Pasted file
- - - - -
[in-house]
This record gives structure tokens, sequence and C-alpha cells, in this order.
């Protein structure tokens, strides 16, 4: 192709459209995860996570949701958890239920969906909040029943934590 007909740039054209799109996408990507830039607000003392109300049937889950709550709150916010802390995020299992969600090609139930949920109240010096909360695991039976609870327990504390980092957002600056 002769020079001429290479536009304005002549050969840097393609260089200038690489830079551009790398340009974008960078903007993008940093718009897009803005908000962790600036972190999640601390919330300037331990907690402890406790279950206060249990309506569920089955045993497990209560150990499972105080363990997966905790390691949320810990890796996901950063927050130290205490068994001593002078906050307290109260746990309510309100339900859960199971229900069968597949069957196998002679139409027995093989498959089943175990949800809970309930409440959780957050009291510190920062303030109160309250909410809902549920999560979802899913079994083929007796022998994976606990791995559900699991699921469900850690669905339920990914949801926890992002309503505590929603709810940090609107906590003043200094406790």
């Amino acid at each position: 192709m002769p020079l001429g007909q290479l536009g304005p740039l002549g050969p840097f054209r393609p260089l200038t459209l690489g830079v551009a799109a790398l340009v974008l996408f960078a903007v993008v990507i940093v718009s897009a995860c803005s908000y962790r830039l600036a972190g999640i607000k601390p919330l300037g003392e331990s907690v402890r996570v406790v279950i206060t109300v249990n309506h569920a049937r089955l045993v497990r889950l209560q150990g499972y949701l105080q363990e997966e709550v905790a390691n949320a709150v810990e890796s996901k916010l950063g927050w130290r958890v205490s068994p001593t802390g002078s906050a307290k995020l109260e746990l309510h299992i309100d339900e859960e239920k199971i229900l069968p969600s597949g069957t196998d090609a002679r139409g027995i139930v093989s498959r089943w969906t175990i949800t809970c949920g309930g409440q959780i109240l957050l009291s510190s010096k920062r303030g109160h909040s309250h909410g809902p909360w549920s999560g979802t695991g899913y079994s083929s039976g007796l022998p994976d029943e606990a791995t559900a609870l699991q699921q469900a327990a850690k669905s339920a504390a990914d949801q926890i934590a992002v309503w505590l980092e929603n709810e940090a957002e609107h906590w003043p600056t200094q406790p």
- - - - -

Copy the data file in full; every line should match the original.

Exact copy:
[in-house]
This record gives structure tokens, sequence and C-alpha cells, in this order.
């Protein structure tokens, strides 16, 4: 192709459209995860996570949701958890239920969906909040029943934590 007909740039054209799109996408990507830039607000003392109300049937889950709550709150916010802390995020299992969600090609139930949920109240010096909360695991039976609870327990504390980092957002600056 002769020079001429290479536009304005002549050969840097393609260089200038690489830079551009790398340009974008960078903007993008940093718009897009803005908000962790600036972190999640601390919330300037331990907690402890406790279950206060249990309506569920089955045993497990209560150990499972105080363990997966905790390691949320810990890796996901950063927050130290205490068994001593002078906050307290109260746990309510309100339900859960199971229900069968597949069957196998002679139409027995093989498959089943175990949800809970309930409440959780957050009291510190920062303030109160309250909410809902549920999560979802899913079994083929007796022998994976606990791995559900699991699921469900850690669905339920990914949801926890992002309503505590929603709810940090609107906590003043200094406790």
């Amino acid at each position: 192709m002769p020079l001429g007909q290479l536009g304005p740039l002549g050969p840097f054209r393609p260089l200038t459209l690489g830079v551009a799109a790398l340009v974008l996408f960078a903007v993008v990507i940093v718009s897009a995860c803005s908000y962790r830039l600036a972190g999640i607000k601390p919330l300037g003392e331990s907690v402890r996570v406790v279950i206060t109300v249990n309506h569920a049937r089955l045993v497990r889950l209560q150990g499972y949701l105080q363990e997966e709550v905790a390691n949320a709150v810990e890796s996901k916010l950063g927050w130290r958890v205490s068994p001593t802390g002078s906050a307290k995020l109260e746990l309510h299992i309100d339900e859960e239920k199971i229900l069968p969600s597949g069957t196998d090609a002679r139409g027995i139930v093989s498959r089943w969906t175990i949800t809970c949920g309930g409440q959780i109240l957050l009291s510190s010096k920062r303030g109160h909040s309250h909410g809902p909360w549920s999560g979802t695991g899913y079994s083929s039976g007796l022998p994976d029943e606990a791995t559900a609870l699991q699921q469900a327990a850690k669905s339920a504390a990914d949801q926890i934590a992002v309503w505590l980092e929603n709810e940090a957002e609107h906590w003043p600056t200094q406790p």